Nevada’s Guide to Gambling Addiction: Hotlines, Statistics and Other Resources
Gambling can be a safe and enjoyable activity for individuals who make responsible wagers and approach it as a form of recreation. But for others, the consistent need to bet irresponsible amounts in hopes of winning money can lead to, or be a symptom of, gambling addiction, a condition that negatively impacts people’s lives.
People facing gambling addiction are often identified by symptoms that include having a constant need to gamble with large or increasing amounts of money, or feeling anxious or uneasy during periods when they are not gambling. These individuals may hide the extent of their gambling problems from family and close friends and may even resort to illegal means to obtain more money for gambling. Even beyond the potential to win money, some people with a gambling addiction are motivated by a particular thrill they get from gambling, while others use it as a coping mechanism to escape from challenging emotions.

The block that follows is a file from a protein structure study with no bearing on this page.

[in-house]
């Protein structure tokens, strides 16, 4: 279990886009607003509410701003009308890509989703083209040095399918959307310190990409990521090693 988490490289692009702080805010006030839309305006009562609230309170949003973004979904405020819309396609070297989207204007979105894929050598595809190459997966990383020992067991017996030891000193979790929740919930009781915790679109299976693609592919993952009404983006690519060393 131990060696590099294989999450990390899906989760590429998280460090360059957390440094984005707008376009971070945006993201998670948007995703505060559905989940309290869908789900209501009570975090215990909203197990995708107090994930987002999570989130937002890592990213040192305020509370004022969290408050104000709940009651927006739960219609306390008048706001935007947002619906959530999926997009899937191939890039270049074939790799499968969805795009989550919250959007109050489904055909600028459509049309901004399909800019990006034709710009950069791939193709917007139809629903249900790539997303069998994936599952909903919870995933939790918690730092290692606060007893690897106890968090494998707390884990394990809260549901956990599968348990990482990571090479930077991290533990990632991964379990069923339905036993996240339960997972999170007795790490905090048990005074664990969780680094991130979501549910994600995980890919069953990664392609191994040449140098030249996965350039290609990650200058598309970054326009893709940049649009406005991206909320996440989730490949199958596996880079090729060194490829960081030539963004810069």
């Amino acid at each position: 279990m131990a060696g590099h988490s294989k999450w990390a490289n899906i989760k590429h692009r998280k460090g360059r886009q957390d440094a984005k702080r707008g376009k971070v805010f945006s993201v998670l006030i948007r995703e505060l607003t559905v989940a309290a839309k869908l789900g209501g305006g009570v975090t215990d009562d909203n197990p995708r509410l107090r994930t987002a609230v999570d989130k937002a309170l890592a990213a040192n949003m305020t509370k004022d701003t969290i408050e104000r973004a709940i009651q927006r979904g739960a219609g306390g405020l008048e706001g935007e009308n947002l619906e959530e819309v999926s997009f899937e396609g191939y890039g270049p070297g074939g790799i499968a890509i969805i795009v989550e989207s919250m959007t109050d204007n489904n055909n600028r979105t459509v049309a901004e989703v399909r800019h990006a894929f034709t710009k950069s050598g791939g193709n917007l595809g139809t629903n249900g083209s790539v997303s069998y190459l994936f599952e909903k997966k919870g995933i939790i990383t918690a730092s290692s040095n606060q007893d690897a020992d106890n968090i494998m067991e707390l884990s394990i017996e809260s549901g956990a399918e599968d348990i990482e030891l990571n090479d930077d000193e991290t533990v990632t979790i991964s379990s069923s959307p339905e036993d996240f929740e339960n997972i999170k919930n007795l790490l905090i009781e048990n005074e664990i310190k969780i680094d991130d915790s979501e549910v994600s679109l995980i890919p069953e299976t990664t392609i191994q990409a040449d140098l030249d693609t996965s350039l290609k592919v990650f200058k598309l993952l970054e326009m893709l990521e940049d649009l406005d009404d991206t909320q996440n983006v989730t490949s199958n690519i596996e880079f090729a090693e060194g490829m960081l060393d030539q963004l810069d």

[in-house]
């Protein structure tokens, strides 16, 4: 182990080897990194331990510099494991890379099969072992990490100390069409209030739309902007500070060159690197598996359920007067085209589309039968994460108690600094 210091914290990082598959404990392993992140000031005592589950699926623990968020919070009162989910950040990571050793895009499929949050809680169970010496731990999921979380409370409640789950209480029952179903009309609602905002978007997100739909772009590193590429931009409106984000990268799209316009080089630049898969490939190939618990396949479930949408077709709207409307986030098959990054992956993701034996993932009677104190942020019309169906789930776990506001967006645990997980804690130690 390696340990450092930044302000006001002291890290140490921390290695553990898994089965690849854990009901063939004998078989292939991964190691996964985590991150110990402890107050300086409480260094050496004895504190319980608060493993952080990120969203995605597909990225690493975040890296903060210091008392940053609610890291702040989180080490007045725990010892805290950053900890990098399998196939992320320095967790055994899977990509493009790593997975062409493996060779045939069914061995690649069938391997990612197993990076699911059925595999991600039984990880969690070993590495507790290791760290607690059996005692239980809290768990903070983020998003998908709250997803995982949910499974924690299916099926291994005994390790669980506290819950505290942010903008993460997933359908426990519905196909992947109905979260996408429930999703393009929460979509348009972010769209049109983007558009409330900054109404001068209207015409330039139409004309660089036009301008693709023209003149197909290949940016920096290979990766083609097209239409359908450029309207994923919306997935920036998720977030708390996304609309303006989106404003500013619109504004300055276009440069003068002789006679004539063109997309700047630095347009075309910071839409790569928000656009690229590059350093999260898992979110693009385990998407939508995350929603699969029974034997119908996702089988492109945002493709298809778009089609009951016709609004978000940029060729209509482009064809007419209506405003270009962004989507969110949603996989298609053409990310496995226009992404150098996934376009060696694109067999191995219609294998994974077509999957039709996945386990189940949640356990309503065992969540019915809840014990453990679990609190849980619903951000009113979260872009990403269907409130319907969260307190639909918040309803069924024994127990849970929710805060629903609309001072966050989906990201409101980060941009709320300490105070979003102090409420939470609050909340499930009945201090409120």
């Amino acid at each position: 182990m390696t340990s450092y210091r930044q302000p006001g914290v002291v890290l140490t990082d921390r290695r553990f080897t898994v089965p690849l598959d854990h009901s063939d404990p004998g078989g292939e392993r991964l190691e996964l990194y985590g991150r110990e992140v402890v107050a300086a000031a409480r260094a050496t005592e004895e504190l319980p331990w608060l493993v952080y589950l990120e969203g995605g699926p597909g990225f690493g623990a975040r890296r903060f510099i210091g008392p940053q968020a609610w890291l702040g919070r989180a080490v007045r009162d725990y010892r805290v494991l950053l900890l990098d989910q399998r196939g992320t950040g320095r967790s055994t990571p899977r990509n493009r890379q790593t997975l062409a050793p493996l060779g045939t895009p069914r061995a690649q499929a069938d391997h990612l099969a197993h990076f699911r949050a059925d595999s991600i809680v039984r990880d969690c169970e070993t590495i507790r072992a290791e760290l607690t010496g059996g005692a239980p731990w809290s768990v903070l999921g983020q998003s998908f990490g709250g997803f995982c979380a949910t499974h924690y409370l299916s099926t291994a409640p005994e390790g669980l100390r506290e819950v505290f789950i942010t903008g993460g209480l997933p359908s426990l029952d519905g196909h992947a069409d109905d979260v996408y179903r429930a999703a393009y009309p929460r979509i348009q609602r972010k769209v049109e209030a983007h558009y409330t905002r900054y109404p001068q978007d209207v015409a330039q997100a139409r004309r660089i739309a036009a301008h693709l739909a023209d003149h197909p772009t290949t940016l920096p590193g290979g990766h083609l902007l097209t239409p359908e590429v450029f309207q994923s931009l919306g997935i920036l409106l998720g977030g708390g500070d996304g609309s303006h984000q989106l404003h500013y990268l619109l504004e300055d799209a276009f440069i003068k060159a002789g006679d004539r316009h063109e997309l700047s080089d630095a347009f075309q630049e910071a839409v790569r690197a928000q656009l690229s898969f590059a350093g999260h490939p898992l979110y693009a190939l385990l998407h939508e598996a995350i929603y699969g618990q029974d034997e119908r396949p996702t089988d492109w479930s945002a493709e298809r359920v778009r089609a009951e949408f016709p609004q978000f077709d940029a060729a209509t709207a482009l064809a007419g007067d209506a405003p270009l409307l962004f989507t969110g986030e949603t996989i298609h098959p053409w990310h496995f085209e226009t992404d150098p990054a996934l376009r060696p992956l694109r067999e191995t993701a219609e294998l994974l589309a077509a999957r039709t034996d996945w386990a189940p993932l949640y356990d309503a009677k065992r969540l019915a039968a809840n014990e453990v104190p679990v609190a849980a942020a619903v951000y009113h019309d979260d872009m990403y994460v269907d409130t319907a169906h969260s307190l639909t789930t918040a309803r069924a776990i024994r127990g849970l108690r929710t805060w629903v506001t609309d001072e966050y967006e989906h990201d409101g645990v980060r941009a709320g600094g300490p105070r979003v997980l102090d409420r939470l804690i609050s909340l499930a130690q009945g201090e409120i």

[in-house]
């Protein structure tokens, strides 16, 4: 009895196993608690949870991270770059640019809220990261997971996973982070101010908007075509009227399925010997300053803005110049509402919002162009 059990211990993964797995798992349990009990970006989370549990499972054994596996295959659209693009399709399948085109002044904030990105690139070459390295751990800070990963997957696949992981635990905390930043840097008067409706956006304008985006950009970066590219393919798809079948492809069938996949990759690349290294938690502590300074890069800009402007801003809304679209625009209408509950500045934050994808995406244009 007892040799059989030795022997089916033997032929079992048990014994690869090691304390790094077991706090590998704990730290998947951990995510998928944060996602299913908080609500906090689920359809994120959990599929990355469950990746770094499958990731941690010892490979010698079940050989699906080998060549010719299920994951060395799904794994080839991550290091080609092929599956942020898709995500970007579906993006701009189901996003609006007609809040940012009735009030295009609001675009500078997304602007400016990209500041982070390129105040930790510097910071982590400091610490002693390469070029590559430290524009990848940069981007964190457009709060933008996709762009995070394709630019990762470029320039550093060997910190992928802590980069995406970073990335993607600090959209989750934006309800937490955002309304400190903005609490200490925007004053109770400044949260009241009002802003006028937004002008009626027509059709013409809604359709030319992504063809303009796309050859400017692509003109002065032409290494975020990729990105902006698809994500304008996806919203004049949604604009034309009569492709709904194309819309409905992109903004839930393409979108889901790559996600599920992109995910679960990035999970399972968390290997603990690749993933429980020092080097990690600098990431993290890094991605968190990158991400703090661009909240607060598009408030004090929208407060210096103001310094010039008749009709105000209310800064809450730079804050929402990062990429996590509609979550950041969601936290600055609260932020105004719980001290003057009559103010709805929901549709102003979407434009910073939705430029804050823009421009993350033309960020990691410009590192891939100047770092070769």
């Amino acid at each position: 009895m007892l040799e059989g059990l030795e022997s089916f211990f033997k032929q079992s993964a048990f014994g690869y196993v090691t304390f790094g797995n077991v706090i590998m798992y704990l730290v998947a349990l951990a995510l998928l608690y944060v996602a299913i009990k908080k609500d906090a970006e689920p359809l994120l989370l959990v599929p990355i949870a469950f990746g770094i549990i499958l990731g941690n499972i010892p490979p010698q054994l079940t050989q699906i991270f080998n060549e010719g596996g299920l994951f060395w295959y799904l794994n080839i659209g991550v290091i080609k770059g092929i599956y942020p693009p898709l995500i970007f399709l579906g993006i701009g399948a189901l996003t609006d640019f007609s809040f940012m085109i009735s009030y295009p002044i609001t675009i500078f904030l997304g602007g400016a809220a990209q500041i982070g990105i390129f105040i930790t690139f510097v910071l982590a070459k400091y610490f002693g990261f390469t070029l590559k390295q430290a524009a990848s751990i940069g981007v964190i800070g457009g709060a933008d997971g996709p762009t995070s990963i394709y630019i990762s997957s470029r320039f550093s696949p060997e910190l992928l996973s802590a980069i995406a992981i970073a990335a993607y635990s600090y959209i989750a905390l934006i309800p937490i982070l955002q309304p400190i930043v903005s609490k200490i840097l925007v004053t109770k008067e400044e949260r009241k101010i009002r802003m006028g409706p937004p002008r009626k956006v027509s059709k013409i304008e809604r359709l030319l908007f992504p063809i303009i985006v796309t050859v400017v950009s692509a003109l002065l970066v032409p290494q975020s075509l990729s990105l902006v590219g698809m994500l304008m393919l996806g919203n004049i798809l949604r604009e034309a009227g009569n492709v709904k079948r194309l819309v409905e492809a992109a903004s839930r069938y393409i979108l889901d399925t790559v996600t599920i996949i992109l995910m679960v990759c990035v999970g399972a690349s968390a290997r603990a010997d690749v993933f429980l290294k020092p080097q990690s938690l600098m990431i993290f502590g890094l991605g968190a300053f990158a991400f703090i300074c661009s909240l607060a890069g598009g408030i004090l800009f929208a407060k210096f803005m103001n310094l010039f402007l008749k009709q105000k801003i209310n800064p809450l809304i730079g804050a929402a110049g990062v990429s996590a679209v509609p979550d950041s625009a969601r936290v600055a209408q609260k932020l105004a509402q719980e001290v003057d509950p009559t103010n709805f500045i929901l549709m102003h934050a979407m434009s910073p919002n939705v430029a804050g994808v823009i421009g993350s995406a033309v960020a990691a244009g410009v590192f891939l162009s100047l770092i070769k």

In the United States, two million adults are “estimated to meet the criteria for pathological gambling in a given year,” reports the National Council on Problem Gaming. And, “There is no ‘typical’ gambling addict. Gambling addiction affects all age groups, both sexes and all socioeconomic groups. This means we are all at risk of developing an addiction to gambling,” according to ADT Healthcare. The ways a gambling addiction can manifest include playing games at casinos, spending money on digital gambling platforms like online poker or betting on sports. Additionally, there is no set amount of money a person needs to lose to have a gambling problem.
It can be difficult for the friends or family of individuals with a gambling addiction to know the extent to which it is impacting their loved one’s life, as that person could hide or lie about the damage his or her addiction is inflicting and may not show any external signs of having a problem. But gambling addiction can lead to negative financial and health outcomes, including suicide. “Five percent of all suicides are related to compulsive gambling,” writes Dr. Phil Kronk for Knox News.